Impertinent Miracles at the British Museum: Egyptology and Edwardian Fantasies for Young People

By Sands-O'Connor, Karen | Journal of the Fantastic in the Arts, Spring 2008 | Go to article overview

Impertinent Miracles at the British Museum: Egyptology and Edwardian Fantasies for Young People


Sands-O'Connor, Karen, Journal of the Fantastic in the Arts


In THE STORY OF THE AMULET (1906), E. NESBIT INCLUDES A SCENE OF FOUR CHILDREN rushing from the British Museum with an ancient Babylonian queen who has traveled through time; a newspaper headline in the next day's paper carries the banner, "IMPERTINENT MIRACLE AT THE BRITISH MUSEUM" (512). Nesbit's headline might have summed up the feelings of many Edwardians, who marveled at but were at times disturbed by the discoveries and reckonings emanating from the British Museum, particularly those of Egyptologist E. A. Wallis Budge, the keeper of the Museum's Department of Egyptian and Assyrian Antiquities. Nesbit, well known for her fantasies and comic family stories dedicated The Story of the Amulet to Budge. H. Rider Haggard, best-known for adventure fantasies such as King Solomon's Mines (1885) and She (1886), both of which extolled the values of the British Empire and encouraged the exploration and exploitation of Africa by white Britons also dedicated a novel to Budge, the 1910 Morning Star. That these two authors would dedicate their books to Budge is a minor miracle in itself, and deserves investigation.

Nesbit and Haggard, both successful British writers for young people, had little else in common. Although both were products of the Victorian era, Haggard spent several years in Africa, while Nesbit never left Europe and spent most of her life in London. Haggard's books generally reflect the prevailing ideas about the external empire and imperial subjects, while Nesbit's children's literature concentrates more on domestic concerns, bringing in the idea of empire only indirectly if at all. Although Haggard, already famous for writing King Solomon's Mines, wrote to Nesbit in 1886 to compliment her on her work, the letter concerned Nesbit's poetry, not her children's literature. Haggard called himself "a humble admirer of your poetic power" (Moore 121), but this appears to be the only time the two authors ever corresponded. Nesbit soon gave up poetry; Raymond Jones notes that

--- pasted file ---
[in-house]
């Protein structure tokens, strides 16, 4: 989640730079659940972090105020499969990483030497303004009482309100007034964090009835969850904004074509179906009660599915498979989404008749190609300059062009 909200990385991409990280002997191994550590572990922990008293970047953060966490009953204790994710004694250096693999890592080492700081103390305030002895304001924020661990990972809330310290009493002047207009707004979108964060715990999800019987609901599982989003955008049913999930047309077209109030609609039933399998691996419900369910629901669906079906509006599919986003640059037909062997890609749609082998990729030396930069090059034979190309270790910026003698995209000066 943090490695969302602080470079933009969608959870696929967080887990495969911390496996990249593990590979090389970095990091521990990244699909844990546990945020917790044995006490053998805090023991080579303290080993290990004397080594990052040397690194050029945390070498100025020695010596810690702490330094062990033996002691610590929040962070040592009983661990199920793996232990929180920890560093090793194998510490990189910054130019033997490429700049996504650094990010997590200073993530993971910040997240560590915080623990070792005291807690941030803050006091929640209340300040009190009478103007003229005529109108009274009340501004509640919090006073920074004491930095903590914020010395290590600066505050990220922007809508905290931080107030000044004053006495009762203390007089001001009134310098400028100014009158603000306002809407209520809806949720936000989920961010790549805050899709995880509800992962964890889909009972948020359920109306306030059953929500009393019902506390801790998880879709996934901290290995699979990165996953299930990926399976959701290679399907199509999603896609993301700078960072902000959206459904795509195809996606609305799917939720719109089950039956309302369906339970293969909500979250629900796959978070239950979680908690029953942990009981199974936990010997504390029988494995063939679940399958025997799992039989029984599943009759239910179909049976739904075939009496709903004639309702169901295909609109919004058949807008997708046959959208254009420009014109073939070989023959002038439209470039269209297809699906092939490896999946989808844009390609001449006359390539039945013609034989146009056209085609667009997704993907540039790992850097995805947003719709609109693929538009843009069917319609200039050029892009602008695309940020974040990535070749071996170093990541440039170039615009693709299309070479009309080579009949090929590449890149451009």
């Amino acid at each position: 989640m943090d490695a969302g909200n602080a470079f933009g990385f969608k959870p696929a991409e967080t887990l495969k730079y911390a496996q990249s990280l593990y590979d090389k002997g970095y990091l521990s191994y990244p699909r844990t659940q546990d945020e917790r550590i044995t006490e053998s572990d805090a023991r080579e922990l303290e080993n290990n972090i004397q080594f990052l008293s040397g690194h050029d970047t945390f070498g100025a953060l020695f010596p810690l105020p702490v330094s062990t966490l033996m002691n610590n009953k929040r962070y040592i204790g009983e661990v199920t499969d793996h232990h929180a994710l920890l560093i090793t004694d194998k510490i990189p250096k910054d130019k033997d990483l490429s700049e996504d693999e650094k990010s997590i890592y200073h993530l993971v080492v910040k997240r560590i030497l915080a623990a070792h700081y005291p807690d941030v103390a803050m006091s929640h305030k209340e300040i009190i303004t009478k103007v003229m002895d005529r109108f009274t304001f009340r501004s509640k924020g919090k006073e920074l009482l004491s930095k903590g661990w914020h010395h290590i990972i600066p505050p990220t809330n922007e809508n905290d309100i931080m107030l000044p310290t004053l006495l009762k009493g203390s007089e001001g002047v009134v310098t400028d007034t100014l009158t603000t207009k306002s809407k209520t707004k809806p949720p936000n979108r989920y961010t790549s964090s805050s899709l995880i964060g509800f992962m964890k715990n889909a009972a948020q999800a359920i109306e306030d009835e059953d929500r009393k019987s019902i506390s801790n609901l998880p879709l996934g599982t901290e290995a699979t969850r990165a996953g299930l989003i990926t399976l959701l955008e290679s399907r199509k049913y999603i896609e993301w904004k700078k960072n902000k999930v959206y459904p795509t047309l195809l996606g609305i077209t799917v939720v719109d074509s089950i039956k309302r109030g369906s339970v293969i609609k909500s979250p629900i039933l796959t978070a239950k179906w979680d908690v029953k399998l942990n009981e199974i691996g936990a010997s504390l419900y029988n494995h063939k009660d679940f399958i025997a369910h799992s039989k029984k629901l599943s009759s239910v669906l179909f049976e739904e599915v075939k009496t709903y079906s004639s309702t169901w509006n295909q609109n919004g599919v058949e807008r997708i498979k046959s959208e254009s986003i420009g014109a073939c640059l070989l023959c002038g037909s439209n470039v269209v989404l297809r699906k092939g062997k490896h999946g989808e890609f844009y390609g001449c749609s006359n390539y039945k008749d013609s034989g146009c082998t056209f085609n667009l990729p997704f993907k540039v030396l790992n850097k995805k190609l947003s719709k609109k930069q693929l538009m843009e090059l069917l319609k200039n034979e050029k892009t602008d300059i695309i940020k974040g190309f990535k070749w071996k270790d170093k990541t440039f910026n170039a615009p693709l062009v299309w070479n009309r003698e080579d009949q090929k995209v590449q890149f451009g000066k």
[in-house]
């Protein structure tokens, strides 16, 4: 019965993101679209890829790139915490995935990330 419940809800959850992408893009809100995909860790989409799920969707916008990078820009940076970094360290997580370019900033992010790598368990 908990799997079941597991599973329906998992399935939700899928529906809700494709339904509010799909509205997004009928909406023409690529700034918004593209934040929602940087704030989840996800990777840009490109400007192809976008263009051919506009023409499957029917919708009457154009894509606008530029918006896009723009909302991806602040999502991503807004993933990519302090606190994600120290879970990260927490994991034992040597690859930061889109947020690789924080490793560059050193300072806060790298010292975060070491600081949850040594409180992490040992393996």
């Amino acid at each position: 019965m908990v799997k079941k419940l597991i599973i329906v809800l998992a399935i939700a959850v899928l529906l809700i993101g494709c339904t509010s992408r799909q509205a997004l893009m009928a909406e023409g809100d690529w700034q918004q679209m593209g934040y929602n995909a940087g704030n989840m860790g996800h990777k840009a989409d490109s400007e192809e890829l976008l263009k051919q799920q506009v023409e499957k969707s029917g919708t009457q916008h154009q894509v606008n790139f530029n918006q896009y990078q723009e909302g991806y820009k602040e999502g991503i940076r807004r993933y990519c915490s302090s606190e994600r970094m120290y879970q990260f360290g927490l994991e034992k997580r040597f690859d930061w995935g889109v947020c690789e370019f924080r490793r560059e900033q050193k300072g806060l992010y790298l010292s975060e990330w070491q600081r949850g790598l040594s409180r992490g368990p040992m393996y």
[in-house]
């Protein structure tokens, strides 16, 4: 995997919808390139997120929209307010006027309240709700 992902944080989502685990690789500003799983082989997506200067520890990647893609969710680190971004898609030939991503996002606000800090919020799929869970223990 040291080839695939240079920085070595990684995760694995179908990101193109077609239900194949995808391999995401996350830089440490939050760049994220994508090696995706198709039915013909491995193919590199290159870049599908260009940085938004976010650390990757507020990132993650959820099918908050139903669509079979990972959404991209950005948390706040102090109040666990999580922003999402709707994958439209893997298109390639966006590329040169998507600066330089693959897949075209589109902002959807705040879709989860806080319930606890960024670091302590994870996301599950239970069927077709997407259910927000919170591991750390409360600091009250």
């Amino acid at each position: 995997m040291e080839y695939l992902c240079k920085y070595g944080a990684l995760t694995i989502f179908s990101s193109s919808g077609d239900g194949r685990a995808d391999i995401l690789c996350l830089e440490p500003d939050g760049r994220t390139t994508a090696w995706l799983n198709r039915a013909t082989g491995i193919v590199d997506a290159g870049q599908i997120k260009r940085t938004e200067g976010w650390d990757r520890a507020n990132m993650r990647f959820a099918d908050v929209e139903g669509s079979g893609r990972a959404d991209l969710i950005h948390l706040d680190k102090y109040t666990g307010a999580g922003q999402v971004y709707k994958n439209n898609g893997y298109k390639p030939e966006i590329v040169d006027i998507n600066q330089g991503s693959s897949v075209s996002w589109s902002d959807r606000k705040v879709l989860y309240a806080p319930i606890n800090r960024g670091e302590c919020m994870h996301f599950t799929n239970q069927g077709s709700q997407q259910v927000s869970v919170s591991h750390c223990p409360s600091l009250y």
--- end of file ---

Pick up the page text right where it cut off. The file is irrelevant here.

Early in their marriage, Hubert contracted smallpox, and during his
   illness his business partner ran away with all of their company's
   assets. Edith was thus forced to turn her hand to various means,
   from painting cards, to delivering speeches, to hack writing, to
   support her family. ("Introduction" xiii)

Haggard left for his first trip to Egypt soon after writing to Nesbit.

Despite their differences, these authors, seemingly from different worlds, both took on the task of creating fantasies about the ancient world. Their choice of subject was not particularly striking for the Edwardian period; many of the great discoveries of ancient artifacts had been or were being unearthed during this era. Haggard participated, in an amateur capacity, in some of these archaeological digs during the last decade of the nineteenth century. Nesbit had been familiar with ancient Egypt since childhood; when her family took a trip to France, and were invited to view some mummified remains, Nesbit recalls that she eagerly "sought to meet these mummies who had cousins at home, in the British Museum, in dear, dear England" (Long Ago When I Was Young 59). Egypt was early on subsumed by Nesbit into an extension of Great Britain, so it seems an obvious choice for her time travel adventures. But the example of Egypt also provided a keen opportunity for writers of fantasy during a period of imperial decline. James Romm points out that, "the most remote spaces of the earth shared with the most distant times in history an affinity for the fantastic" (121) because, as he puts it, "narratives that can no longer be believed about the known world must retreat into the unknown, thereby preserving ... their credibility" (131). The ancient Egyptian empire was distant in time and space, and thus allowed authors to extol the virtues of empire while ignoring its problems. Additionally, stories that look outward into the Empire (or into empires of the past) act as "modernist travel tales" (Colonial Odysseys 3), according to David Adams. …

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